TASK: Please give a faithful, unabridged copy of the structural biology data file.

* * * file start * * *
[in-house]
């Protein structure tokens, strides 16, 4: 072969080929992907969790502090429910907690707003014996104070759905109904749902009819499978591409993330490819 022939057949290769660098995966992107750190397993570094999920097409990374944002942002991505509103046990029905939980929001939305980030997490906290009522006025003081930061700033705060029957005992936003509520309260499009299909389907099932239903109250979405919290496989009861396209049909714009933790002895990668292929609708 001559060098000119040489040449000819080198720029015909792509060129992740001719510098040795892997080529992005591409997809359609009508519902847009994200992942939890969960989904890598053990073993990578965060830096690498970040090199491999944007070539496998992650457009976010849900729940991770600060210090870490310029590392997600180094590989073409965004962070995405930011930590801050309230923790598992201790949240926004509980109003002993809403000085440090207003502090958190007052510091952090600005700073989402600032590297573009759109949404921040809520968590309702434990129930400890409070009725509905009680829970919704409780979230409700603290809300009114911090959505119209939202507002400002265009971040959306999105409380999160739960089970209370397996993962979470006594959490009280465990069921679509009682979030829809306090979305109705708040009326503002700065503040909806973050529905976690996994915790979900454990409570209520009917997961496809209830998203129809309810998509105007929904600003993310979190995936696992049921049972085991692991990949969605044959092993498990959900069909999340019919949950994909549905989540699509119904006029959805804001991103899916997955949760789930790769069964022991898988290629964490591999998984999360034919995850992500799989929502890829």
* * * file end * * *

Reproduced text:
[in-house]
């Protein structure tokens, strides 16, 4: 072969080929992907969790502090429910907690707003014996104070759905109904749902009819499978591409993330490819 022939057949290769660098995966992107750190397993570094999920097409990374944002942002991505509103046990029905939980929001939305980030997490906290009522006025003081930061700033705060029957005992936003509520309260499009299909389907099932239903109250979405919290496989009861396209049909714009933790002895990668292929609708 001559060098000119040489040449000819080198720029015909792509060129992740001719510098040795892997080529992005591409997809359609009508519902847009994200992942939890969960989904890598053990073993990578965060830096690498970040090199491999944007070539496998992650457009976010849900729940991770600060210090870490310029590392997600180094590989073409965004962070995405930011930590801050309230923790598992201790949240926004509980109003002993809403000085440090207003502090958190007052510091952090600005700073989402600032590297573009759109949404921040809520968590309702434990129930400890409070009725509905009680829970919704409780979230409700603290809300009114911090959505119209939202507002400002265009971040959306999105409380999160739960089970209370397996993962979470006594959490009280465990069921679509009682979030829809306090979305109705708040009326503002700065503040909806973050529905976690996994915790979900454990409570209520009917997961496809209830998203129809309810998509105007929904600003993310979190995936696992049921049972085991692991990949969605044959092993498990959900069909999340019919949950994909549905989540699509119904006029959805804001991103899916997955949760789930790769069964022991898988290629964490591999998984999360034919995850992500799989929502890829």